Author: Burnett, Adam James
Despite the influence that cognitive dissonance theory has had in psychology over the last sixty years, its neural correlates have only recently been investigated. The current study used electroencephalography (EEG) to explore cognitive dissonance-elicited attitude change in a free-choice paradigm. Event-related potentials (ERPs) time-locked to stimulus onset found greater voltage negativity over centro-parietal scalp during re-evaluation of dissonant choice items relative to consonant choice items, and greater negativity over left lateral anterior scalp during trials containing dissonance-reducing attitude change relative to trials without. Left lateral anterior scalp voltage amplitude was found to be negatively correlated with the magnitude of resulting attitude change. A time-frequency analysis revealed effects for high and low alpha and theta frequencies. These finding are consistent with a model of cognitive dissonance in which cortical projections of ventral striatal activity reflect reward signal changes, and where left prefrontal cortex is recruited for cognitive control and emotional down-regulation.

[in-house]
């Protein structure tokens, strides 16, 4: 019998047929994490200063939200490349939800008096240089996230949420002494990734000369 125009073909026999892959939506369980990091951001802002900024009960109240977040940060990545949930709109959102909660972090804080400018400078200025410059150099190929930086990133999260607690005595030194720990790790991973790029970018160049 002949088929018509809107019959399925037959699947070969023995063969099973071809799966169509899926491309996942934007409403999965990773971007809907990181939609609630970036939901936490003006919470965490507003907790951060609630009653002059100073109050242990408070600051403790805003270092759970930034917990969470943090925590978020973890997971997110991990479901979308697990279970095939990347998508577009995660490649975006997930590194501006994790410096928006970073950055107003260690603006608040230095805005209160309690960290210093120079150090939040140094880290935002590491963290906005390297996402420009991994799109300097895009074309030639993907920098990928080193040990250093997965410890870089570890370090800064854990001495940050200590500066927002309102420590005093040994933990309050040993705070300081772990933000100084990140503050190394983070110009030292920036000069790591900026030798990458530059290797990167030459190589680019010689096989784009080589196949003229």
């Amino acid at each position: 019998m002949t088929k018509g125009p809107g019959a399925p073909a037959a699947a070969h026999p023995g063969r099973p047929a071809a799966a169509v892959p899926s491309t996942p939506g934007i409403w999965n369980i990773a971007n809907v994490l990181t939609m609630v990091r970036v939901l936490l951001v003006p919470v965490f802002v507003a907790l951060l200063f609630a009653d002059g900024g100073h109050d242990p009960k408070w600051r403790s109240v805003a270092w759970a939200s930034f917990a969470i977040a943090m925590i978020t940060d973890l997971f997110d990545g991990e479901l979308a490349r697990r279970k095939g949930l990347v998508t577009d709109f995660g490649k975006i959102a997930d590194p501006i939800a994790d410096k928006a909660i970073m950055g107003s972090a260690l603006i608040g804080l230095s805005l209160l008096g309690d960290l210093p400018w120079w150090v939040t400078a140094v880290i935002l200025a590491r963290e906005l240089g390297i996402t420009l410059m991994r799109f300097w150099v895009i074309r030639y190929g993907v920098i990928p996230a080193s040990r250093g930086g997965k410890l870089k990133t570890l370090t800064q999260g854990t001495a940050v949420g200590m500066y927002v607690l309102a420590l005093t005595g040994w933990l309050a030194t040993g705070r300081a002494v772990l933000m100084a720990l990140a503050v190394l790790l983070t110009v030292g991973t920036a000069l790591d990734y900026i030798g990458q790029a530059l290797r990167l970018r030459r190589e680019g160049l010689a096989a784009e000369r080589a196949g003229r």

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Thesis advisor: Liotti, Mario
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